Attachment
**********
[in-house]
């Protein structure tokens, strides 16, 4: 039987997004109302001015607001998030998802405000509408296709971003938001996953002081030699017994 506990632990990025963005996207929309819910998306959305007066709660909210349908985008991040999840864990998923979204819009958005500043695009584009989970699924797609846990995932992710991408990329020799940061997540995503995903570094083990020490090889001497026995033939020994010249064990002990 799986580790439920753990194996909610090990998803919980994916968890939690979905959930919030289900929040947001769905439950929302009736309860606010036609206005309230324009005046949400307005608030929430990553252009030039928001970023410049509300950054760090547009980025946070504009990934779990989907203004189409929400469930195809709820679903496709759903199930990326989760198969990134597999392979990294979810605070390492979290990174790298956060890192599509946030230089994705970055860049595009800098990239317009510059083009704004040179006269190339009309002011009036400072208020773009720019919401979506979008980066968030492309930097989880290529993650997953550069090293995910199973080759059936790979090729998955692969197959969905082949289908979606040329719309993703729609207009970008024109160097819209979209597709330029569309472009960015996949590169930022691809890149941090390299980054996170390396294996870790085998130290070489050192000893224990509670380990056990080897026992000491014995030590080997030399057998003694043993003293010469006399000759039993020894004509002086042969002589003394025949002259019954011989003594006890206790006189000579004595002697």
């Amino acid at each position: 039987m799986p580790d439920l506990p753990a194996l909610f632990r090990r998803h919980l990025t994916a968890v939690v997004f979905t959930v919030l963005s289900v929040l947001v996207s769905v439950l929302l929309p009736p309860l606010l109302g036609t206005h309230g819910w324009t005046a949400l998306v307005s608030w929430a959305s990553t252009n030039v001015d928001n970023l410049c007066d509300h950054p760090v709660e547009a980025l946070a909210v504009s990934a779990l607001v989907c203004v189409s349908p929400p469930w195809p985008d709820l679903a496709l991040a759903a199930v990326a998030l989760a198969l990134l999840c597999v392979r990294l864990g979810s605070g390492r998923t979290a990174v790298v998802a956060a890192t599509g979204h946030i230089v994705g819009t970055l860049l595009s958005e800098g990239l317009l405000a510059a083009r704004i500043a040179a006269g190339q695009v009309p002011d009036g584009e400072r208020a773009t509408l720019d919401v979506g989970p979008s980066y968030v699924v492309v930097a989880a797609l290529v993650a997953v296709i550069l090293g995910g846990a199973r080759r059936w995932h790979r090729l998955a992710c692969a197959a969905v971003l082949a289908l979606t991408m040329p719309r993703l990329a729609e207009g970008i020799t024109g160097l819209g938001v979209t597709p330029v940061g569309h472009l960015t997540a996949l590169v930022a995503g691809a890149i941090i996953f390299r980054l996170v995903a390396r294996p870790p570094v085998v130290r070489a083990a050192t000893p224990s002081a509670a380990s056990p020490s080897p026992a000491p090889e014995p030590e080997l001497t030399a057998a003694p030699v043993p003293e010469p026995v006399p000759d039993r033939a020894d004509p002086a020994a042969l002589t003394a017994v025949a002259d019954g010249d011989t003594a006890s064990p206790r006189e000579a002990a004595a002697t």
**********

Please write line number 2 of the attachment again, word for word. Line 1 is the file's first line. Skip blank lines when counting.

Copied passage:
């Protein structure tokens, strides 16, 4: 039987997004109302001015607001998030998802405000509408296709971003938001996953002081030699017994 506990632990990025963005996207929309819910998306959305007066709660909210349908985008991040999840864990998923979204819009958005500043695009584009989970699924797609846990995932992710991408990329020799940061997540995503995903570094083990020490090889001497026995033939020994010249064990002990 799986580790439920753990194996909610090990998803919980994916968890939690979905959930919030289900929040947001769905439950929302009736309860606010036609206005309230324009005046949400307005608030929430990553252009030039928001970023410049509300950054760090547009980025946070504009990934779990989907203004189409929400469930195809709820679903496709759903199930990326989760198969990134597999392979990294979810605070390492979290990174790298956060890192599509946030230089994705970055860049595009800098990239317009510059083009704004040179006269190339009309002011009036400072208020773009720019919401979506979008980066968030492309930097989880290529993650997953550069090293995910199973080759059936790979090729998955692969197959969905082949289908979606040329719309993703729609207009970008024109160097819209979209597709330029569309472009960015996949590169930022691809890149941090390299980054996170390396294996870790085998130290070489050192000893224990509670380990056990080897026992000491014995030590080997030399057998003694043993003293010469006399000759039993020894004509002086042969002589003394025949002259019954011989003594006890206790006189000579004595002697």